A Conversation with Marina Reyes Franco, Thomas Lax, Miguel López, and Thiago de Paula Souza
Marina Reyes Franco, Curator, Museo de Arte Contemporáneo de Puerto Rico (MAC), San Juan
Thomas Lax, Curator, Media and Performance, MoMA, New York
Miguel López, Writer and Independent Curator, Lima
Thiago de Paula Souza, Independent Curator and Educator, São Paulo
Irene Small, Art & Archaeology, Princeton University
Angela Brown, Art & Archaeology, Princeton University
Elise Chagas, Art & Archaeology, Princeton University
THIS EVENT IS PART OF THE SERIES:
Cura Continua: Art, Curating, and Practices of Radical Care II
A series of dialogues co-sponsored by the Program in Latin American Studies and the Department of Art & Archaeology
The word “curate” commonly describes the professional management, selection, and presentation of works of art. But the term’s etymology lies in the Latin curare, meaning to care for, to heal, to cure. This series of conversations underscores the critical significance of these connotations within contemporary artistic practices in Latin America and its diasporas. To curate, in this sense, is not simply to care for works of art. It is to care for relations between artists, institutions, and histories; to attend to discontinuities in these relations; to weave and sustain networks; to navigate institutional structures in ways that allow for opacity and insurgency alike. Departing from their own practices of radical care within the curatorial field, speakers will address topics including the transformative role of museums and archives; the hemispheric and cross-racial commitments of Latin American and Latinx art; the imperatives of feminist, queer, anti-racist, and decolonial thought; and strategies of forming and imagining artistic community.
Marina Reyes Franco is a Curator at the Museo de Arte Contemporáneo de Puerto Rico (MAC). In 2010, she co-founded La Ene, an itinerant museum and collection based in Buenos Aires. Some curatorial projects include La clave / la llave, a Tony Cruz Pabón solo exhibition at MAC; De Loíza a la Loíza, a MAC en el Barrio public art commission by Daniel Lind Ramos; Resisting Paradise, Publica, San Juan and Fonderie Darling, Montreal; Watch your step / Mind your head, ifa-Galerie Berlin; The 2nd Grand Tropical Biennial in Loiza, Puerto Rico; C32: Sucursal, MALBA in Buenos Aires, and numerous exhibitions at La Ene. As curator and researcher, she has focused on the work of Esteban Valdes, artistic and literary manifestations on the frontier of political action, and the impact of tourism in cultural production in the Caribbean. She received the 2017 CPPC Travel Award for Central America and the Caribbean and was nominated for ICl’s 2014 Independent Vision Curatorial Award.
Thomas J. Lax is Curator of Media and Performance at MoMA (NY) where he is currently preparing the exhibition Just Above Midtown: 1974 to the Present with Linda Goode Bryant. He was the inaugural recipient of the Cisneros Research Grant, traveling to Brazil to meet artists and curators engaged in creating semi-autonomous spaces devoted to contemporary black art. He also worked with colleagues across MoMA on a major rehang of the museum’s collection and organized Unfinished Conversations centered around John Akomfrah’s video portrait of the cultural theorist Stuart Hall. Previously, he worked at the Studio Museum in Harlem for seven years. Thomas is on the board of Danspace Project and the Jerome Foundation and teaches at Wesleyan University’s Institute for Curatorial Practice in Performance. A native New Yorker, he is on the advisory committees of local and diasporic organizations including Contemporary And, The Laundromat Project, Participant Inc., and Recess Assembly.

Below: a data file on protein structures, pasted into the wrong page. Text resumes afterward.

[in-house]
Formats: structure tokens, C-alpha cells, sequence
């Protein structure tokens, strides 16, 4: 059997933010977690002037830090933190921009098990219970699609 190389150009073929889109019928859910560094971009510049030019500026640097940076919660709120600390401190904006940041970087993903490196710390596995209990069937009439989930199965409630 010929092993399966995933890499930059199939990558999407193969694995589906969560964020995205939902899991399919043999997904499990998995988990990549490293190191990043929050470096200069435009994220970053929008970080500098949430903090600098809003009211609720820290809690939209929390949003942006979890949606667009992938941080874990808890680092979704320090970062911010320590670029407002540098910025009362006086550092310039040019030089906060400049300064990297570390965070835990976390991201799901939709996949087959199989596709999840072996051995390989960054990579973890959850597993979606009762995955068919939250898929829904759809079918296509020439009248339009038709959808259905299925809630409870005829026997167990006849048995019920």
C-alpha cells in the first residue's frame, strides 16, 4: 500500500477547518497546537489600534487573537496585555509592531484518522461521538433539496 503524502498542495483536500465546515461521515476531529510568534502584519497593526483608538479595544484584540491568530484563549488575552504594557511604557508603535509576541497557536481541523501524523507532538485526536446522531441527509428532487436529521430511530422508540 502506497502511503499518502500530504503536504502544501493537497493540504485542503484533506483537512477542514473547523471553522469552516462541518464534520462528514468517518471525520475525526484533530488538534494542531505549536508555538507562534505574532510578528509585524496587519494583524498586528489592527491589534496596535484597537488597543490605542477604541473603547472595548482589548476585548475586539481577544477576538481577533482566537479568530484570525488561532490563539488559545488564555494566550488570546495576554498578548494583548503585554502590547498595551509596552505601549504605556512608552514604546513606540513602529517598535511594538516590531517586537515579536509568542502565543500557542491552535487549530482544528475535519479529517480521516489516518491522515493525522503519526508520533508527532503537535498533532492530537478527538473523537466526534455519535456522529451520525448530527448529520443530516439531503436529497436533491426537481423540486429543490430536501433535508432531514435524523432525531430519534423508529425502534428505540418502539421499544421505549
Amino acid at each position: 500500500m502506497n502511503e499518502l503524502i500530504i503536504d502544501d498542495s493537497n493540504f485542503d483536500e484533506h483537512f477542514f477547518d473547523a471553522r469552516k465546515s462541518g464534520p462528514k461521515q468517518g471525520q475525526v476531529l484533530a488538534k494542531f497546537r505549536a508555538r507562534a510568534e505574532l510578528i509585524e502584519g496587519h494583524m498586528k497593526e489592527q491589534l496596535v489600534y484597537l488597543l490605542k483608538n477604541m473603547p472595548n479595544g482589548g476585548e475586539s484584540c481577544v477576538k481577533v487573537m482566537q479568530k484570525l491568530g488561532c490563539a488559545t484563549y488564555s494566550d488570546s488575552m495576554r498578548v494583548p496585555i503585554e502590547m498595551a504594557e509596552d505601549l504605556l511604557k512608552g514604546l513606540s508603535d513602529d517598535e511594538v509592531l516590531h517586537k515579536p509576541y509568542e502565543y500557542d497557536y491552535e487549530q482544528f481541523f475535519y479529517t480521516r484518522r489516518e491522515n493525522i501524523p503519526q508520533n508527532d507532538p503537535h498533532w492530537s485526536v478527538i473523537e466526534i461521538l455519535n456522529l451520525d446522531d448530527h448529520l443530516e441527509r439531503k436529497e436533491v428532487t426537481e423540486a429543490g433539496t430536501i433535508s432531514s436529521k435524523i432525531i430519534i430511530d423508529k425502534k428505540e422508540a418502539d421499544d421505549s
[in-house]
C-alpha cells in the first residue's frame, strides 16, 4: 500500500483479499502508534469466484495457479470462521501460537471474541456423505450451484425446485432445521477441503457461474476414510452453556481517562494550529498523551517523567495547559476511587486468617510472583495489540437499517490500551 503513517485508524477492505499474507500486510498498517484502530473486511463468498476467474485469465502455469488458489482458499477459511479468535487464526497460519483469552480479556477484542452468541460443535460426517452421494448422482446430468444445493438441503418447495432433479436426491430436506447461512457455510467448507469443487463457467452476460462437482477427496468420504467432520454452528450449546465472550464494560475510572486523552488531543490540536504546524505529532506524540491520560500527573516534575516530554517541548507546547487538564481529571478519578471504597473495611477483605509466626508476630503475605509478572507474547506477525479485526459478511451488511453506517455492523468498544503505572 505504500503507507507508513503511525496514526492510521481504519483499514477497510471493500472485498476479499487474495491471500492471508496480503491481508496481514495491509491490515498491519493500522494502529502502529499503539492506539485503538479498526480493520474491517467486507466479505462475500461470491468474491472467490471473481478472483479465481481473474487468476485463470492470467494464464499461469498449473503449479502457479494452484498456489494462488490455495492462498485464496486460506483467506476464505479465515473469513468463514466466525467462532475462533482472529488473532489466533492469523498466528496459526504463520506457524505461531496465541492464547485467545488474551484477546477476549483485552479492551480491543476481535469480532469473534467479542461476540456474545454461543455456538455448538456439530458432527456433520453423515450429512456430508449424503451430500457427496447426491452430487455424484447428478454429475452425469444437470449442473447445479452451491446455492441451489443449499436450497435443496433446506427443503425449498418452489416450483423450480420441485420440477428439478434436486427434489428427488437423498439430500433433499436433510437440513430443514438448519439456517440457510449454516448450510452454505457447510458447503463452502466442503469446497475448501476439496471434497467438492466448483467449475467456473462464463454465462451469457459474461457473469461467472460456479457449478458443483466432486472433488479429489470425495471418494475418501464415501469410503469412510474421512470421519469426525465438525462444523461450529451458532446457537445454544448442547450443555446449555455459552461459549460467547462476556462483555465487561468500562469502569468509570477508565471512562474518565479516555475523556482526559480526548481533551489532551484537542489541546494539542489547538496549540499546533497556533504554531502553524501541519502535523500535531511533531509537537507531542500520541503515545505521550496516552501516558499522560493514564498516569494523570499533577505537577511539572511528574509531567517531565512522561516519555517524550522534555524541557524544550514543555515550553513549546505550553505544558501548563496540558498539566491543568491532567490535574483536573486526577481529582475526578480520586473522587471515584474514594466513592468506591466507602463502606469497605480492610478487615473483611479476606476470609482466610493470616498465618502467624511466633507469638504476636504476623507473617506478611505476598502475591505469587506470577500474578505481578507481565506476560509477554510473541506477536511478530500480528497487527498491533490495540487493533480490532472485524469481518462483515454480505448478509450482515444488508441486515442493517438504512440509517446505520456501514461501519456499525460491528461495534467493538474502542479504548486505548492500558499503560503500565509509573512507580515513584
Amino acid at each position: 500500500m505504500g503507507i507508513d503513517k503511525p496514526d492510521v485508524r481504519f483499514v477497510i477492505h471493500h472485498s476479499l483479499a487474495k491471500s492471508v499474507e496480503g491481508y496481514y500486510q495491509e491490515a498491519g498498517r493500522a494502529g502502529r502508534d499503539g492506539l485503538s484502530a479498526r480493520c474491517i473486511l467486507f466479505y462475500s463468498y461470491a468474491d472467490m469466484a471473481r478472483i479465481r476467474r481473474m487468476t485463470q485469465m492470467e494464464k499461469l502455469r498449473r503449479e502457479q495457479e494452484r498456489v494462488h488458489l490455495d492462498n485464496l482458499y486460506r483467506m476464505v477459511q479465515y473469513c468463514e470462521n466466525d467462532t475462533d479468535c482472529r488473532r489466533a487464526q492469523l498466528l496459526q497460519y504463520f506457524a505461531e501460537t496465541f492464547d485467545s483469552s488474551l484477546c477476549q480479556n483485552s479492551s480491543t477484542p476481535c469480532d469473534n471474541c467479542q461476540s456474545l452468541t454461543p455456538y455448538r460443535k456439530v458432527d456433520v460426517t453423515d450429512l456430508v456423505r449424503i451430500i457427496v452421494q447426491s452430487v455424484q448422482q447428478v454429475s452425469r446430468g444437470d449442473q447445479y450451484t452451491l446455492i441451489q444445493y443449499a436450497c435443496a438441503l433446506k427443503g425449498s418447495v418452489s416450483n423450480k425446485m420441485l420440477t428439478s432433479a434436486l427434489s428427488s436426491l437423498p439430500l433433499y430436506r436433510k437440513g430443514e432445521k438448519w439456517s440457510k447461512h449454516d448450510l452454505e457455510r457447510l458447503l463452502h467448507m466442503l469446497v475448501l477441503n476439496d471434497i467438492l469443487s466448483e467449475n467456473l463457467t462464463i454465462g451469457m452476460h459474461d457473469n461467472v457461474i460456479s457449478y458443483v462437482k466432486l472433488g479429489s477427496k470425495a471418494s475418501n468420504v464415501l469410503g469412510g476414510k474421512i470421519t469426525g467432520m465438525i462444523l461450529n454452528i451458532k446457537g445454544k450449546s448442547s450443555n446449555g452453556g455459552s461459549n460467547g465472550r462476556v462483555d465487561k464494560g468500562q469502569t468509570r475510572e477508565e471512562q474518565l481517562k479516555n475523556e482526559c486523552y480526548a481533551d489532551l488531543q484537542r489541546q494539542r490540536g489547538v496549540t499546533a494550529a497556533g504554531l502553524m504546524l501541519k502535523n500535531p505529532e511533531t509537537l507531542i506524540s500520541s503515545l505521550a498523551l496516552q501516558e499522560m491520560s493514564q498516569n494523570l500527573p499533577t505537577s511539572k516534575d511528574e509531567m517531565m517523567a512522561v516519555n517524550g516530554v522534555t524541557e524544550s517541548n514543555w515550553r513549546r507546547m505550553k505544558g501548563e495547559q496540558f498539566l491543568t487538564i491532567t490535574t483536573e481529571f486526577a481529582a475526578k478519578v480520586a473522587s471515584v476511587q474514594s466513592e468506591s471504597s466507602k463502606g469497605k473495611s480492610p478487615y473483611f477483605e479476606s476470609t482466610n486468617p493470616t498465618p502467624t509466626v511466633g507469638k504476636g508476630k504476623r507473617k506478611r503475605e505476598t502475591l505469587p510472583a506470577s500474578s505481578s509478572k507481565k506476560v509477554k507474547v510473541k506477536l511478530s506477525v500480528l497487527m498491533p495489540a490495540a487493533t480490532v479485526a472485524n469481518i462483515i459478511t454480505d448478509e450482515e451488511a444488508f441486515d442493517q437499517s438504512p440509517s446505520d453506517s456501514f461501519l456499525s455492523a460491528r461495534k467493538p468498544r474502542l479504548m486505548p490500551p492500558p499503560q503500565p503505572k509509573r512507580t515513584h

Miguel A. López is a writer, researcher and curator. His work investigates collaborative dynamics and feminist re-articulations of art and culture in recent decades. Between 2015-2020 he worked at TEOR/éTica, Costa Rica, first as Chief Curator, and since 2018 as Co-director. He has published in periodicals such as Artforum, Afterall, ramona, E-flux journal, Art in America, Art Journal, Manifesta Journal, among others. He is the author of Ficciones disidentes en la tierra de la misoginia (Pesopluma, 2019) and Robar la historia. Contrarrelatos y prácticas artísticas de oposición (Metales Pesados, 2017). He has recently curated “Cecilia Vicuña, a retrospective exhibition” at Witte de With, Rotterdam, 2019, and MUAC-UNAM, Mexico City, 2020; and “Victoria Cabezas and Priscilla Monge: Give Me What You Ask For” at Americas Society, New York, 2019. In 2016 he was recipient of the Independent Vision Curatorial Award from ICI (Independent Curators International), New York.
Thiago de Paula Souza is an independent curator and educator, with a background in the social sciences, which resides and works in Taboão da Serra district of São Paulo. His curatorial research engages with artistic practices that are focused on strategies of both refusal and collaboration as tools against neoliberal co-opting mechanisms.In 2018/2019 he was one of the fellows in BAK’s post-academic Fellowship Program, and he is curator of the exhibition Tony Cokes: To Live as Equals. With curator Gabi Ngcobo, De Paula Souza created the platform I’ve seen your face before, as part of the project Echoes of South Atlantic for Goethe Institut. De Paula Souza was a member of the curatorial team of the 10th Berlin Biennial, entitled We Don’t Need Another Hero. Currently he is co-curating the 3rd edition of Frestas – Triennial of Arts, in Sorocaba, São Paulo.